“What do you call a person who speaks two languages?“
“And one who knows only one?“
The above joke, which source is unknown, is a stereotypical joke, not a rascist one. It mirrors a common perception about U.S.-born citizens all over the world. These stereotypes do not come out of nowhere, since the USA have a long history of immigration and the problems involved, e.g. language diversity, cultural differences and the forming of a melting pot.
Therefore the topic of immgration and the policy of language shall be analyzed in this term paper. First of all I want to give an overview why the proficiency of English was and still is important for immigrants in order to live at least a decent life or become very succesful within the US society.
Next I want to give a summary of the history of language policy and politics in the United States to show the commencements and recent developments of these politics. In the end I want to discuss the key issues of the battle over language, which cause great controversies all over the USA.
2. Why is the proficiency of English important for immigrants?
Throughout US immigration history language difference has presented itself as a problem in many ways. First of all there has always been the problem for each individual immigrant of gaining mastery of English in order to successfully cope with everyday situations. It has been proven necessary “to negotiating ordinary, daily encounters with others on the strees, or while shopping, or in government offices, and useful to acieving succes in school and at work“ (Gerber&Kraut 2005, 259).
For example employers often believed that production efficiency and safety were directly correlated with the ability to communicate with workers in English. Therefore if a migrant wanted to climb the social ladder, he/she had to aquire proficiency in English. Especially many first generation immigrants have struggled to learn and to become proficient in English due to the fact that they are foreign-born. Thus if a immigrant has not been capable to improve his English skills to a certain extent, he has to stick to lower-paying work “that does not offer much chance for improvement, and work in smaller businesses, often owned by membes of the same ethnic group, not requiring English-language skills“ (Gerber&Kraut 2005, 260). On the other hand the use of English presents the second generation, which has grown up in the US and attented US schools, with the chance of greater oppurtunity. But it can also cause a rift between generations since the original language is often still spoken at home as the following statistic illustrates:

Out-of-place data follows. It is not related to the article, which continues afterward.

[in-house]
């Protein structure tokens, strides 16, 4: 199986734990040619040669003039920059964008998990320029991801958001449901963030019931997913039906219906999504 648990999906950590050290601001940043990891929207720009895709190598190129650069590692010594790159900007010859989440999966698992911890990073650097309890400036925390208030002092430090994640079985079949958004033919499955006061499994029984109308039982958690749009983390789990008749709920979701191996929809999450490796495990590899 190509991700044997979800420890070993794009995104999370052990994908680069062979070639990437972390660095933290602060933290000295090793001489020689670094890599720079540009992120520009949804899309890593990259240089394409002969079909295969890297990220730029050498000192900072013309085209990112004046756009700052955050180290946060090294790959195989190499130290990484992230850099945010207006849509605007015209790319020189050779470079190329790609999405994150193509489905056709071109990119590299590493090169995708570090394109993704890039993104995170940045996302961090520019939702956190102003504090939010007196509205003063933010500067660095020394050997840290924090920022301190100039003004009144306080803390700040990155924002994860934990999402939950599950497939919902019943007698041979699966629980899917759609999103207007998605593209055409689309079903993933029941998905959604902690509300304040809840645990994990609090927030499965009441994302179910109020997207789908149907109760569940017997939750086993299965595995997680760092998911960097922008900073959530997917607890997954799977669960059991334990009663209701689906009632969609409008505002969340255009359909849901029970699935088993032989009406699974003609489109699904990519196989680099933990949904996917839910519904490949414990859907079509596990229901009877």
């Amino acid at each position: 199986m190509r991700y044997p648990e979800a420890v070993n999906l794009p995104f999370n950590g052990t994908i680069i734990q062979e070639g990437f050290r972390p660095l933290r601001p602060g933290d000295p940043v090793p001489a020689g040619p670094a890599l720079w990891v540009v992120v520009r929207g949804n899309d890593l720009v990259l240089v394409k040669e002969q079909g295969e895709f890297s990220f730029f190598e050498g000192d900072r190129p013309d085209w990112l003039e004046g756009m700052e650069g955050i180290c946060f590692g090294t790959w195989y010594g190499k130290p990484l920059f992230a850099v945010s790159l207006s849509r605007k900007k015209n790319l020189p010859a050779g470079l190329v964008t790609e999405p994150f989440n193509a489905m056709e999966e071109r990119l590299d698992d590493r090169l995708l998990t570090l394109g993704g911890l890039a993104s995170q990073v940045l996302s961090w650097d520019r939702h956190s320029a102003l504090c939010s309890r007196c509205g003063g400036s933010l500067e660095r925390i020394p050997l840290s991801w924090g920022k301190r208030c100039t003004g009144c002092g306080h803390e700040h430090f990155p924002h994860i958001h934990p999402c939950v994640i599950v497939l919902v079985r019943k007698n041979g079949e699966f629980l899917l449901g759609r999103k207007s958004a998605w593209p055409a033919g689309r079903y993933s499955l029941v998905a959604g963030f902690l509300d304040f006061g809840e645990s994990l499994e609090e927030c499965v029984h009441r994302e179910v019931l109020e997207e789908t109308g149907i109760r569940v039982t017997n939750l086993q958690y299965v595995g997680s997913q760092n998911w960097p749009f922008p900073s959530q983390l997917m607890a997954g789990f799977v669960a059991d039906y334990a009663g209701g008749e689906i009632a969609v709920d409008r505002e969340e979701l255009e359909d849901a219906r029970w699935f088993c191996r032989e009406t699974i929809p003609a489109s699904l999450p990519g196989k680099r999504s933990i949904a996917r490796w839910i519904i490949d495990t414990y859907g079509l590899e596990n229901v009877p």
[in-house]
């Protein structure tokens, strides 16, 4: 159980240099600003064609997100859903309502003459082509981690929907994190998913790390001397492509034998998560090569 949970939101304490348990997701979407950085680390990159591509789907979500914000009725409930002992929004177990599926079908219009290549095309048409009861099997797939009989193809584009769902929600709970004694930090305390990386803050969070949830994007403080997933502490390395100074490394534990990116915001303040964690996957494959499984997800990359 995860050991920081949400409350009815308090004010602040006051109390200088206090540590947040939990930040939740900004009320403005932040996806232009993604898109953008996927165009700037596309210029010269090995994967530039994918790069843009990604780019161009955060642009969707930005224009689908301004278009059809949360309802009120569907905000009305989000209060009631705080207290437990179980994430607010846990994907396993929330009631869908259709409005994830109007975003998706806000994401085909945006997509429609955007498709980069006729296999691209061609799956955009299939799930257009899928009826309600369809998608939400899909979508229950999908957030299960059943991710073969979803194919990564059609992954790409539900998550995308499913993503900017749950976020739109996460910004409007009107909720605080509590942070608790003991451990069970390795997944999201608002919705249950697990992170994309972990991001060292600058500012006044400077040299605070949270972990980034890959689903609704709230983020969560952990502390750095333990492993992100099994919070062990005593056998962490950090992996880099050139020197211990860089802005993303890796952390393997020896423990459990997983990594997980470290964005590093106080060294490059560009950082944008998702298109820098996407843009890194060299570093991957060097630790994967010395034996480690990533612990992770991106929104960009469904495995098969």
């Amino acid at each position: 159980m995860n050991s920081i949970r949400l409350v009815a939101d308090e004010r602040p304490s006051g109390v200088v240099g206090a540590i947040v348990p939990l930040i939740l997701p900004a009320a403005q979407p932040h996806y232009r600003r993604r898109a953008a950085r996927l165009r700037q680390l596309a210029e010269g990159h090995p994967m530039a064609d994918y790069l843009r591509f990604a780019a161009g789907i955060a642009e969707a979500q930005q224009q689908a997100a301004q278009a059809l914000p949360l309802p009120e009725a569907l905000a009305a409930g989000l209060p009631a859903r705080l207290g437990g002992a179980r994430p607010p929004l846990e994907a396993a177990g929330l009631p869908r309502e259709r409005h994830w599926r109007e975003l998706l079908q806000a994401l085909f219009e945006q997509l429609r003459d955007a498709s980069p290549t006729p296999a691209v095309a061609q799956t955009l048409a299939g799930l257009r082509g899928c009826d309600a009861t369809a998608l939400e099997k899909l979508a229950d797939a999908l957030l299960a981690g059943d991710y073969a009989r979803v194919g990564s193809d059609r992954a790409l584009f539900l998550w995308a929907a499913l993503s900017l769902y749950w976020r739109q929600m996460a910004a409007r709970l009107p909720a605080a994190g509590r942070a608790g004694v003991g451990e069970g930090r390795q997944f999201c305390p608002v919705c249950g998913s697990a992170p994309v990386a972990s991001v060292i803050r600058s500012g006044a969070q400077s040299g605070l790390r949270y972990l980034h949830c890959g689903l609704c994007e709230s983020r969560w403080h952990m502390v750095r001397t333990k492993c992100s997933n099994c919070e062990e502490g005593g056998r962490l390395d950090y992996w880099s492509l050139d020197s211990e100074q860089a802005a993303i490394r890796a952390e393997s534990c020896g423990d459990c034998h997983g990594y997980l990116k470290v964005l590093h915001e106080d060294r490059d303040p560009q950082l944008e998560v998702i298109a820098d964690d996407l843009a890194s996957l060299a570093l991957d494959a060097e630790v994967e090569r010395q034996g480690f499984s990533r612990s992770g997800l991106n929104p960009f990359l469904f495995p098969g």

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Richard Rodriguez has pointed out these problems in a very descirptive way in his book Hunger of Memory: The Education of Richard Rodriguez. He shows the complexities of his life from his youth to adulthood. Rodriguez speaks of the distance he felt in the US society as a child due to the fact that he could not speak English. He found socialization difficult because he could not fully speak the language of his community or his society. Therefore, he remained a quiet and reserved child for quite some time. But with the help of his Catholic school teachers and the support of his parents he began to speak English more fluently.
 The original source of this joke is not documented. It is quoted by Portes and Rumbaut (1996:195) and Görlach (1986).
 “Richard Rodriguez (born 31 July 1944), Mexican-American writer, associate editor with the Pacific News Service in San Francisco, an essayist for The NewsHour with Jim Lehrer, and a contributing editor for Harper's magazine and the Los Angeles Times. In 1981 Richard Rodriguez burst onto the publishing scene with his autobiography, Hunger of Memory: The Education of Richard Rodriguez . Its success can be attributed to the author's antagonism to bilingual education and affirmative action and the media's attention to these issues. Beyond its notoriety, however, the book is significant because Rodriguez reveals himself with frankness and sensitivity“(cf. http://www.bookrags.com/quotes/Richard_Rodriguez).